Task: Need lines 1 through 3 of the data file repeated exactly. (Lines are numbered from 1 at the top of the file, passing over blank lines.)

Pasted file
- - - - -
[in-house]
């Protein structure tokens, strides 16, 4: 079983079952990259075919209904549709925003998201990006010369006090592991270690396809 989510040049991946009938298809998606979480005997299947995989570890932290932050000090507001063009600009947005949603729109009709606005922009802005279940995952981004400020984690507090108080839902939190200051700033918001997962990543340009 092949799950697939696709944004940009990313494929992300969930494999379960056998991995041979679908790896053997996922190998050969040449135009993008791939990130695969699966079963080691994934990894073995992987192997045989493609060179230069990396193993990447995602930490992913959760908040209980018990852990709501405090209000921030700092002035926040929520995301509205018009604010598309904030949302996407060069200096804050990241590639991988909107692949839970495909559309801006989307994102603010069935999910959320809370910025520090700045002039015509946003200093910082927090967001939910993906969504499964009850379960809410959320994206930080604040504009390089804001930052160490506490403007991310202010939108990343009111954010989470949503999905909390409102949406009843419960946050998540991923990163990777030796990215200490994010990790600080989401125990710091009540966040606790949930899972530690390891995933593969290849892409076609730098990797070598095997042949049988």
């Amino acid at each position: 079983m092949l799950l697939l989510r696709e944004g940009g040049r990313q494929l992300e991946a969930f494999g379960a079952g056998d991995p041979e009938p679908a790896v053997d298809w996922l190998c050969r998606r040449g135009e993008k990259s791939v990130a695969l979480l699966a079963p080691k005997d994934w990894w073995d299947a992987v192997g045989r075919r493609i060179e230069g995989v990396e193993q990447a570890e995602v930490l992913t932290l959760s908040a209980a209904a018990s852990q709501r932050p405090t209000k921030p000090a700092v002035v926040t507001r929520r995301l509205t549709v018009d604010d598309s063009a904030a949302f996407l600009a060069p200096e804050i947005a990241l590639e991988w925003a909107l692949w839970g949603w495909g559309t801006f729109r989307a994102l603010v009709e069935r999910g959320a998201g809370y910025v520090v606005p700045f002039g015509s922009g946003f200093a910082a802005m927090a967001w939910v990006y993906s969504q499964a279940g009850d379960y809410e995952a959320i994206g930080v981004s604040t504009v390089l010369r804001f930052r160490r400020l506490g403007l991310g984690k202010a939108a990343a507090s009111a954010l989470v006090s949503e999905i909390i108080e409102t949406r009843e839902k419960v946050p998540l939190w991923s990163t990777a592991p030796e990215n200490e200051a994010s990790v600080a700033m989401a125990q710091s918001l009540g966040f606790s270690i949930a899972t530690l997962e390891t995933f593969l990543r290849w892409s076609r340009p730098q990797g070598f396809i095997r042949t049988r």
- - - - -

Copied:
[in-house]
């Protein structure tokens, strides 16, 4: 079983079952990259075919209904549709925003998201990006010369006090592991270690396809 989510040049991946009938298809998606979480005997299947995989570890932290932050000090507001063009600009947005949603729109009709606005922009802005279940995952981004400020984690507090108080839902939190200051700033918001997962990543340009 092949799950697939696709944004940009990313494929992300969930494999379960056998991995041979679908790896053997996922190998050969040449135009993008791939990130695969699966079963080691994934990894073995992987192997045989493609060179230069990396193993990447995602930490992913959760908040209980018990852990709501405090209000921030700092002035926040929520995301509205018009604010598309904030949302996407060069200096804050990241590639991988909107692949839970495909559309801006989307994102603010069935999910959320809370910025520090700045002039015509946003200093910082927090967001939910993906969504499964009850379960809410959320994206930080604040504009390089804001930052160490506490403007991310202010939108990343009111954010989470949503999905909390409102949406009843419960946050998540991923990163990777030796990215200490994010990790600080989401125990710091009540966040606790949930899972530690390891995933593969290849892409076609730098990797070598095997042949049988």
């Amino acid at each position: 079983m092949l799950l697939l989510r696709e944004g940009g040049r990313q494929l992300e991946a969930f494999g379960a079952g056998d991995p041979e009938p679908a790896v053997d298809w996922l190998c050969r998606r040449g135009e993008k990259s791939v990130a695969l979480l699966a079963p080691k005997d994934w990894w073995d299947a992987v192997g045989r075919r493609i060179e230069g995989v990396e193993q990447a570890e995602v930490l992913t932290l959760s908040a209980a209904a018990s852990q709501r932050p405090t209000k921030p000090a700092v002035v926040t507001r929520r995301l509205t549709v018009d604010d598309s063009a904030a949302f996407l600009a060069p200096e804050i947005a990241l590639e991988w925003a909107l692949w839970g949603w495909g559309t801006f729109r989307a994102l603010v009709e069935r999910g959320a998201g809370y910025v520090v606005p700045f002039g015509s922009g946003f200093a910082a802005m927090a967001w939910v990006y993906s969504q499964a279940g009850d379960y809410e995952a959320i994206g930080v981004s604040t504009v390089l010369r804001f930052r160490r400020l506490g403007l991310g984690k202010a939108a990343a507090s009111a954010l989470v006090s949503e999905i909390i108080e409102t949406r009843e839902k419960v946050p998540l939190w991923s990163t990777a592991p030796e990215n200490e200051a994010s990790v600080a700033m989401a125990q710091s918001l009540g966040f606790s270690i949930a899972t530690l997962e390891t995933f593969l990543r290849w892409s076609r340009p730098q990797g070598f396809i095997r042949t049988r």